(Not So) High Altitudes May Harm Skiers

Dangerous Lung Condition More Common at Lower Altitudes

From the WebMD Archives

Jan. 22, 2003 -- A potentially fatal lung condition may strike eager ski vacationers much more often and at lower altitudes than previously thought. A new study shows high-altitude pulmonary edema (HAPE) occurs more commonly at moderate altitudes below 8,000 feet, and healthy, young, vacationing men may be most at risk.

HAPE is a condition brought on by a combination of intense physical exertion at a high altitude without getting used to the altitude. It results in an increase in blood pressure and fluid buildup in the lungs. Previous research has suggested that the condition occurs only at the highest altitudes, but a study in the January issue of Chest shows that it frequently occurs at more modest altitudes commonly found at major ski resorts.

"The occurrence of HAPE at altitudes of <2,500 m [8,200 feet] is said to be rare, but its incidence is probably underestimated," writes researcher André Louis Cabry, MD, of the emergency department at Hospital de Monteirs in Monteirs, France, and colleagues. "The patients are often skiers or hikers who have easy access to moderate altitude and start physical activity without prior training."

Researchers recorded 52 cases of the condition reported to a community hospital in the French Alps between 1992 and 2000. All of the patients were vacationers at ski resorts set at moderate altitudes in the area who skied at altitudes between 4,590 feet and 7,870 feet and slept at an average altitude of 4,270 feet.

Of the 52 patients admitted for HAPE, 44 were men and eight were women, with an average age of 37. Most of the patients in the study began experiencing symptoms around the second day of their stay. By the time they sought medical attention, 96% had difficulty breathing, 77% had wet lungs or abnormal breathing sounds, and all of the patients showed X-ray evidence of some fluid buildup in the lungs. Forty-three of the patients had at least half of each lung filled. All patients had low oxygen levels and improved with treatment.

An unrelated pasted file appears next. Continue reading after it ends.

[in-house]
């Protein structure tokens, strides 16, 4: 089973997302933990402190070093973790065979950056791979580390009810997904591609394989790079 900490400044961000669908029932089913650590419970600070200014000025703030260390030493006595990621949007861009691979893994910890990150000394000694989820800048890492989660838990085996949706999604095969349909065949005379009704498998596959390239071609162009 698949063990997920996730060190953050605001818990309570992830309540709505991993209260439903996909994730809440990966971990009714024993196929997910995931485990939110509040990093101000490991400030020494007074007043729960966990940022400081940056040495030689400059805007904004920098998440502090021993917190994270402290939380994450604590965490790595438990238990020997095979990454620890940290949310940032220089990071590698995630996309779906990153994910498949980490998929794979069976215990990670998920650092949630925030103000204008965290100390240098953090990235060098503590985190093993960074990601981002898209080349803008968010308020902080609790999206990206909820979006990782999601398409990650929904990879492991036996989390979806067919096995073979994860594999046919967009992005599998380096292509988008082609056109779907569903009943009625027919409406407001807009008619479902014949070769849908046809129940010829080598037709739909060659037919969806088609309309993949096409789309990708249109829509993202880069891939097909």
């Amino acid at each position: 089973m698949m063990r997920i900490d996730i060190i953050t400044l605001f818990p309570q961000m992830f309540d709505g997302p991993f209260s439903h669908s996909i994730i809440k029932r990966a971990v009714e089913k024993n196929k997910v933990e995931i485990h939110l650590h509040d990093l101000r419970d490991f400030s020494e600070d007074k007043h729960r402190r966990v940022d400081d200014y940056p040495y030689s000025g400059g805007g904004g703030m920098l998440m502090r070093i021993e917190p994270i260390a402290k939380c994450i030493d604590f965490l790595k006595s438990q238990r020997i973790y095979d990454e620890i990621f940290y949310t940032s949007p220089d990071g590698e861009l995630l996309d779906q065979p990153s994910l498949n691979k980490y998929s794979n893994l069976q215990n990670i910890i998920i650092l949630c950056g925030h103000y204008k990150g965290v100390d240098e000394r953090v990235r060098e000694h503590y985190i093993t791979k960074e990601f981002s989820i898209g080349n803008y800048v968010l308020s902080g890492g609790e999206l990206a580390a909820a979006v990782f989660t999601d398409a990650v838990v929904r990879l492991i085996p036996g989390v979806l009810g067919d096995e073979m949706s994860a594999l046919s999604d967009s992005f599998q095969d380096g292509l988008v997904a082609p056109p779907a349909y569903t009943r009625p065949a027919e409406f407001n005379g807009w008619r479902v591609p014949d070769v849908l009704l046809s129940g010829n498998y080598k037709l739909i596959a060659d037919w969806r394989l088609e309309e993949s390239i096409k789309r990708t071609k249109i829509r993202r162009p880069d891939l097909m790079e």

No signs of infection or other possible cause of illness were found. All of the patients were treated with supplemental oxygen, bed rest, moderate fluid restriction, and continuous air pressure delivered to the lungs and made a full recovery after a short hospital stay.


In an editorial that accompanies the study, Lawrence Raymond, MD, director of occupational and environmental medicine for Carolinas HealthCare System in Charlotte, N.C., says the findings are surprising.

"This remarkable account of previously healthy persons is all the more noteworthy because the skiers slept at a mean altitude of 1,300 m [4,270 feet]," writes Raymond. HAPE is frequently attributed to the altitude of rest rather than that of daily activity.

"Whereas the altitude exposure of these skiers was much more mild than that of previous reports, their illnesses were not," notes Raymond.

WebMD Health News Reviewed by Brunilda Nazario, MD on January 22, 2003


SOURCES: Chest, January 2003 • News release, Spectrum Science Public Relations.

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